It wasn't a good Election Night for Republicans nationally, or in the Legislature, but the top of the Texas ballot is still bright red. The John McCain/Sarah Palin ticket got 55 percent of the vote, to 44 percent for Barack Obama/Joe Biden. U.S. Sen. John Cornyn did almost as well, snagging just under 55 percent to Democrat Rick Noriega's 44 percent.

Everyone in the congressional delegation — with the exception of Democrat Nick Lampson — won reelection to another two-year term. Republican Pete Olson got 52.5 percent and took back Tom DeLay's district for the GOP. John Culberson, R-Houston, easily survived a challenge from Michael Skelly, getting 56 percent. And Michael McCaul, D-Austin, managed an 11-point win over Democrat Larry Joe Doherty of Houston.

All of the statewide Republicans on the ballot were reelected, a crowd that includes Railroad Commissioner Michael Williams (52%), Texas Supreme Court Chief Justice Wallace Jefferson (53%), Justices Dale Wainwright (51%) and Phil Johnson (52%), and Court of Criminal Appeals Judges Tom Price (52%), Paul Womack (53%), and Cathy Cochran, who got 82 percent against a Libertarian.

Brimer Falls

Wendy Davis finished just below 50 percent and beat 20-year legislator Kim Brimer, R-Fort Worth, after an expensive and nasty race that cost the two candidates more than $3 million.

That's the first Democratic gain in the Texas Senate in ten years, and it's an insurance vote for Democrats who want some control over Senate business; they'll have 12 seats now, enough to block legislation under a Senate rule that requires approval from two-thirds of the members to consider bills.

Democrat Chris Bell finished first in the special election to replace Sen. Kyle Janek, R-Houston, but there's gonna be a runoff. In incomplete returns, Bell got 38 percent and Republican Joan Huffman got 26 percent, with four others splitting what was left. One strategy that worked: The last minute recruitment and heavy financial backing of Democrat Stephanie Simmons kept a Democratic turnout from electing Bell outright. She got almost 14 percent of the vote. Put another way, the two Democrats in the race got a total of 52.2 percent of the votes. A lone Democrat might have won it.

Sen. Mike Jackson, R-La Porte, easily held off Democrat Joe Jaworski, D-Galveston, after a noisy and expensive campaign. Jackson actually got a vote percentage comparable to or better than a couple of other senators who weren't generally thought to be in trouble, John Carona of Dallas and Chris Harris of Arlington. All of the state senators on the ballot this year, save Brimer, won reelection.

Jump Ball?

The numbers aren't final, and there's a challenge to be had in here, but it looks like the Texas House could convene in January with 75 Republicans and 75 Democrats sitting in those soft leather chairs.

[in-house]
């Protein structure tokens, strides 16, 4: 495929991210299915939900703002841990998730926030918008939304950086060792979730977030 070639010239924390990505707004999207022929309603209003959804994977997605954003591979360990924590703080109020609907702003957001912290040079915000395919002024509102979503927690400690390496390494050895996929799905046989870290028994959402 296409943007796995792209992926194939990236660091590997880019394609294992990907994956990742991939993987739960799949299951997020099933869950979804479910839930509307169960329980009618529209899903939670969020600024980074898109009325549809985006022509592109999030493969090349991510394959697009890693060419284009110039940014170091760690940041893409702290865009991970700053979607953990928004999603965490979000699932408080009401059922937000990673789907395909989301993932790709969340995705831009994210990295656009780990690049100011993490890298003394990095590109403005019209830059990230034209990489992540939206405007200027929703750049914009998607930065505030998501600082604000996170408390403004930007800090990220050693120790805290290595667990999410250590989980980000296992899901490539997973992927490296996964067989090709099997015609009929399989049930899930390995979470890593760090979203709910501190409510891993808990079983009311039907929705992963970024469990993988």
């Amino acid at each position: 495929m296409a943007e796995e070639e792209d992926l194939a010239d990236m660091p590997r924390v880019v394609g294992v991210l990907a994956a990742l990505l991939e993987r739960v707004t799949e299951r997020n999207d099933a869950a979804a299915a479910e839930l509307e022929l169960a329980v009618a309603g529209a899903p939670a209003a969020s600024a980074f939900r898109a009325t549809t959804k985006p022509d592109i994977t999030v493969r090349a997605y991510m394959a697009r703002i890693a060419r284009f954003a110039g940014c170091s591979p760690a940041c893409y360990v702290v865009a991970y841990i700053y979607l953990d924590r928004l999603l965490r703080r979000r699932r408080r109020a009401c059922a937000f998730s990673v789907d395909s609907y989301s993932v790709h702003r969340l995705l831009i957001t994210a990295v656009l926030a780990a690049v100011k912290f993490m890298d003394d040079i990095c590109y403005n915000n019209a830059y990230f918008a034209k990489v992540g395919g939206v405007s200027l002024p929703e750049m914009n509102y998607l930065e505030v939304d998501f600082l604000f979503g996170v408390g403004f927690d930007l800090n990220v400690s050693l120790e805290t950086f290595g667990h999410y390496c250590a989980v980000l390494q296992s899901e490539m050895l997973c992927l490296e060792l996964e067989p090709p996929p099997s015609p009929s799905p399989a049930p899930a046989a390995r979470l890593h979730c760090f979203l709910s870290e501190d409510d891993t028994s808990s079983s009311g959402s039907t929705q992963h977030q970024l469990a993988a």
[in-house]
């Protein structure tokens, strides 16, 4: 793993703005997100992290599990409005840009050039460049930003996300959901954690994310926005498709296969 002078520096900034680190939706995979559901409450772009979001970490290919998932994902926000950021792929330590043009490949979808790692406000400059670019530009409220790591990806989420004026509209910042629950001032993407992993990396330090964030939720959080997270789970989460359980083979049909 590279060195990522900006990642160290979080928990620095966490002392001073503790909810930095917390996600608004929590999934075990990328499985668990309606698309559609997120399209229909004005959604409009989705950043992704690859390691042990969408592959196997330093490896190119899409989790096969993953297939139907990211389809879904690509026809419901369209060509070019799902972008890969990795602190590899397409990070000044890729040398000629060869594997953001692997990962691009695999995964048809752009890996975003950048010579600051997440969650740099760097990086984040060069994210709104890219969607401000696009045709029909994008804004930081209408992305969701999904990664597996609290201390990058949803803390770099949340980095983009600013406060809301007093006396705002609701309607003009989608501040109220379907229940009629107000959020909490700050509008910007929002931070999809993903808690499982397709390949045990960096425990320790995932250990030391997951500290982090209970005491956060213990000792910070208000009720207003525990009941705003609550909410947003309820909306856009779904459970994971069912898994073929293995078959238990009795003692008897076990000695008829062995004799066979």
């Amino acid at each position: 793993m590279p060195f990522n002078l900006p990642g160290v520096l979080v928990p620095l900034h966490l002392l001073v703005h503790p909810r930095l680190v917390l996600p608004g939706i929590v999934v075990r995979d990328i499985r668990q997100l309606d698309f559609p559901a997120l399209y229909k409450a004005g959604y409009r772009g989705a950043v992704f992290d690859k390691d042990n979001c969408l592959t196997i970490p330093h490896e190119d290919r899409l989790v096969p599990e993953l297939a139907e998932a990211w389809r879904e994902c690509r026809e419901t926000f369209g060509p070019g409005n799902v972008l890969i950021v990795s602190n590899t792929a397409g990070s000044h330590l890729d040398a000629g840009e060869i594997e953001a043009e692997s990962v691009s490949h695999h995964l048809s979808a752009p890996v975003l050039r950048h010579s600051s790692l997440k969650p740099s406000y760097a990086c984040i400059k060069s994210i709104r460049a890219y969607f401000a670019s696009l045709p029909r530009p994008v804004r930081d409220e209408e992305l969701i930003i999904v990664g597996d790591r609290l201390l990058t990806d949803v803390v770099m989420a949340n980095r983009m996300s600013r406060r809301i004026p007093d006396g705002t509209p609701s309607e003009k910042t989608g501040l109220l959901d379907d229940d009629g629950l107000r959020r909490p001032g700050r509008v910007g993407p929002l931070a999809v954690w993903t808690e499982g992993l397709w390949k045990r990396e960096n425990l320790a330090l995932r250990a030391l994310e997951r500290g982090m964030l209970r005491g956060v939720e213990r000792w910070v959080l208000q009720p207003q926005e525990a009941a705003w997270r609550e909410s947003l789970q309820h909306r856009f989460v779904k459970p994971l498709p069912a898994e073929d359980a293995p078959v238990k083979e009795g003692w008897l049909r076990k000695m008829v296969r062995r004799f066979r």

Whether it comes to that or not, this is the third election in a row that the Democrats have taken turf from the Republicans in the Texas House. After redistricting changed the legislative maps, decisively, from blue to red, the Democrats have been chipping away at those Republican gains. In 2001, there were 72 Republicans in the Texas House. After the 2002 elections — the first after the redistricting maps took effect — they hit a high-water mark: 88 seats. The 2004 elections cut them to 87. In 2006, the GOP slipped to 81 seats. A party switch and a special election win trimmed that to 79. And the returns threaten the GOP's majority, depending on the outcome of a close race in Irving that's now in the hands of lawyers from both parties.

Flip these to the Republicans:

Tim Kleinschmidt, R-Lexington, won Rep. Robby Cook's seat in the House, beating Democrat Donnie Dippel with 54 percent of the vote.

• Dr. Mark Shelton beat Rep. Dan Barrett in a Fort Worth rematch. Barrett never actually got to serve during a legislative session; he won a special election a year ago — Shelton was one of the people he beat — and then lost his bid for a full term. Shelton pulled 55 percent of the vote this time.

• Former Rep. Todd Hunter, a former Democrat running as a Republican, beat Rep. Juan Garcia III, in a Corpus Christi race. We know people on both sides of the party divide who thought that was in the bag for Garcia, including the folks at the 20/20 PAC, which was set up to protect a group of incumbent Democrats and sent out a fundraising letter two weeks ago boasting that the Garcia-Hunter race was over, in favor of the Democrat. Oops.

Flip these to the Democrats:

Diana Maldonado defeated Republican Bryan Daniel in a Williamson County contest to replace Rep. Mike Krusee, R-Round Rock. She got 48.6 percent. That's a political canary in the coal mine for Republicans — that's the sort of Republican suburban county they've been counting on for their statewide wins for the last several election cycles. And it's a race where the frontrunners were kept below 50 percent by a Libertarian; Lillian Simmons got 4 percent.